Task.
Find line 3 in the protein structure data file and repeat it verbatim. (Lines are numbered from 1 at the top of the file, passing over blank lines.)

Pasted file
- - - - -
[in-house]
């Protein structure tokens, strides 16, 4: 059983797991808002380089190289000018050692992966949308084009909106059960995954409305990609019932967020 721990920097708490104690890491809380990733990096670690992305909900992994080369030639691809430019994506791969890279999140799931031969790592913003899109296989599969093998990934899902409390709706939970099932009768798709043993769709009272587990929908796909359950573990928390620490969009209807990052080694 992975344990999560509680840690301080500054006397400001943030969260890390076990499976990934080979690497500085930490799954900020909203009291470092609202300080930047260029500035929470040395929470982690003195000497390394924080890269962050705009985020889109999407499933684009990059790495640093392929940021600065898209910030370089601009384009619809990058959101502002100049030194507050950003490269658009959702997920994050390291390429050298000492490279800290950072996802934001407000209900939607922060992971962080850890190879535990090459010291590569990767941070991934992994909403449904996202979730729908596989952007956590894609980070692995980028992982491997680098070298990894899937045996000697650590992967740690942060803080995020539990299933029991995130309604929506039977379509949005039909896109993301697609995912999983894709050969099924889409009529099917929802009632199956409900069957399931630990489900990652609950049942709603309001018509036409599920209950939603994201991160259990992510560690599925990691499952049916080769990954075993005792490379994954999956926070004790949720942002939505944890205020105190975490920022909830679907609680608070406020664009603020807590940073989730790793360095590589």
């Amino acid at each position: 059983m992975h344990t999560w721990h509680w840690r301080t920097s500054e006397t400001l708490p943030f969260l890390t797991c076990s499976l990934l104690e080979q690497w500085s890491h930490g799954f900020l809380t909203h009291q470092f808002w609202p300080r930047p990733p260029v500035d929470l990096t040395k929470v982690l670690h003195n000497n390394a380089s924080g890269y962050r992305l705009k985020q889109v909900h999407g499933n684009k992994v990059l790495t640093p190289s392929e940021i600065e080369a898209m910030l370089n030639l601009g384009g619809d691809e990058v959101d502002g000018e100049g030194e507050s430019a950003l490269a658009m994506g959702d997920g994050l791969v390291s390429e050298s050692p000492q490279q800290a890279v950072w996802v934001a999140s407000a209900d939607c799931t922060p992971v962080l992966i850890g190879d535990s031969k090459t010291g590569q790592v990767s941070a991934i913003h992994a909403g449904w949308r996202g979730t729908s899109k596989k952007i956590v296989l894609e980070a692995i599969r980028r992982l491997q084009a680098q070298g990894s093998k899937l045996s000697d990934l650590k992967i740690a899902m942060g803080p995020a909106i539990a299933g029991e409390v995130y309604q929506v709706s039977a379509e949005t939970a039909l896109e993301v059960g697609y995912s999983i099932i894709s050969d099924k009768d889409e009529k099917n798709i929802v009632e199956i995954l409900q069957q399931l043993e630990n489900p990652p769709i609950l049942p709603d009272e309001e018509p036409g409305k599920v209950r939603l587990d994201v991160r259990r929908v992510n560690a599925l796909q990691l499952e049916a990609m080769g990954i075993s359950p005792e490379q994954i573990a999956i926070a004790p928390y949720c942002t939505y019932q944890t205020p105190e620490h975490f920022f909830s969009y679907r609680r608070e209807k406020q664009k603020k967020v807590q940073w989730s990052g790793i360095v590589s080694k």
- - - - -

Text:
């Amino acid at each position: 059983m992975h344990t999560w721990h509680w840690r301080t920097s500054e006397t400001l708490p943030f969260l890390t797991c076990s499976l990934l104690e080979q690497w500085s890491h930490g799954f900020l809380t909203h009291q470092f808002w609202p300080r930047p990733p260029v500035d929470l990096t040395k929470v982690l670690h003195n000497n390394a380089s924080g890269y962050r992305l705009k985020q889109v909900h999407g499933n684009k992994v990059l790495t640093p190289s392929e940021i600065e080369a898209m910030l370089n030639l601009g384009g619809d691809e990058v959101d502002g000018e100049g030194e507050s430019a950003l490269a658009m994506g959702d997920g994050l791969v390291s390429e050298s050692p000492q490279q800290a890279v950072w996802v934001a999140s407000a209900d939607c799931t922060p992971v962080l992966i850890g190879d535990s031969k090459t010291g590569q790592v990767s941070a991934i913003h992994a909403g449904w949308r996202g979730t729908s899109k596989k952007i956590v296989l894609e980070a692995i599969r980028r992982l491997q084009a680098q070298g990894s093998k899937l045996s000697d990934l650590k992967i740690a899902m942060g803080p995020a909106i539990a299933g029991e409390v995130y309604q929506v709706s039977a379509e949005t939970a039909l896109e993301v059960g697609y995912s999983i099932i894709s050969d099924k009768d889409e009529k099917n798709i929802v009632e199956i995954l409900q069957q399931l043993e630990n489900p990652p769709i609950l049942p709603d009272e309001e018509p036409g409305k599920v209950r939603l587990d994201v991160r259990r929908v992510n560690a599925l796909q990691l499952e049916a990609m080769g990954i075993s359950p005792e490379q994954i573990a999956i926070a004790p928390y949720c942002t939505y019932q944890t205020p105190e620490h975490f920022f909830s969009y679907r609680r608070e209807k406020q664009k603020k967020v807590q940073w989730s990052g790793i360095v590589s080694k």